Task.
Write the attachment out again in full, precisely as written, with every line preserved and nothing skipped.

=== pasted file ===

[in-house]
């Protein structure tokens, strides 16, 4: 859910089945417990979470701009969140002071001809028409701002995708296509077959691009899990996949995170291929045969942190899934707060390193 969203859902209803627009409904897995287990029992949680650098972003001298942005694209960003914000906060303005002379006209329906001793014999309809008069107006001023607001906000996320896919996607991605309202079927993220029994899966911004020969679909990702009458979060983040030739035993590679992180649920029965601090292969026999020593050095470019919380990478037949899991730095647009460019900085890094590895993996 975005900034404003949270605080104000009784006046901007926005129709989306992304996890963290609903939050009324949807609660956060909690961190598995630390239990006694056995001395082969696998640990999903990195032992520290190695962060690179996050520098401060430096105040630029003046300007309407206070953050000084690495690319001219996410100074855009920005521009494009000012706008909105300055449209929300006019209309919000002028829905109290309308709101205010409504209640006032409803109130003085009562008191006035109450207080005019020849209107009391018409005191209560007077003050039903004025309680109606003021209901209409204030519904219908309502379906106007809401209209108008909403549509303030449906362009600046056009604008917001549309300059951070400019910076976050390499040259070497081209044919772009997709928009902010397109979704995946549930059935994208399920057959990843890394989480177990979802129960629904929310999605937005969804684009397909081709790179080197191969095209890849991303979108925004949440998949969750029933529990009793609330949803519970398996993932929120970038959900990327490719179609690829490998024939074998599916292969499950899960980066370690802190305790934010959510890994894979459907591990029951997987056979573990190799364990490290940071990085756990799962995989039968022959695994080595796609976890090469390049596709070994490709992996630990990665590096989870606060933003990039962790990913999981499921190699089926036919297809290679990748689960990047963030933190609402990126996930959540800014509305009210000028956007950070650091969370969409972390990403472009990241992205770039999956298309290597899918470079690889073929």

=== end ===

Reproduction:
[in-house]
């Protein structure tokens, strides 16, 4: 859910089945417990979470701009969140002071001809028409701002995708296509077959691009899990996949995170291929045969942190899934707060390193 969203859902209803627009409904897995287990029992949680650098972003001298942005694209960003914000906060303005002379006209329906001793014999309809008069107006001023607001906000996320896919996607991605309202079927993220029994899966911004020969679909990702009458979060983040030739035993590679992180649920029965601090292969026999020593050095470019919380990478037949899991730095647009460019900085890094590895993996 975005900034404003949270605080104000009784006046901007926005129709989306992304996890963290609903939050009324949807609660956060909690961190598995630390239990006694056995001395082969696998640990999903990195032992520290190695962060690179996050520098401060430096105040630029003046300007309407206070953050000084690495690319001219996410100074855009920005521009494009000012706008909105300055449209929300006019209309919000002028829905109290309308709101205010409504209640006032409803109130003085009562008191006035109450207080005019020849209107009391018409005191209560007077003050039903004025309680109606003021209901209409204030519904219908309502379906106007809401209209108008909403549509303030449906362009600046056009604008917001549309300059951070400019910076976050390499040259070497081209044919772009997709928009902010397109979704995946549930059935994208399920057959990843890394989480177990979802129960629904929310999605937005969804684009397909081709790179080197191969095209890849991303979108925004949440998949969750029933529990009793609330949803519970398996993932929120970038959900990327490719179609690829490998024939074998599916292969499950899960980066370690802190305790934010959510890994894979459907591990029951997987056979573990190799364990490290940071990085756990799962995989039968022959695994080595796609976890090469390049596709070994490709992996630990990665590096989870606060933003990039962790990913999981499921190699089926036919297809290679990748689960990047963030933190609402990126996930959540800014509305009210000028956007950070650091969370969409972390990403472009990241992205770039999956298309290597899918470079690889073929």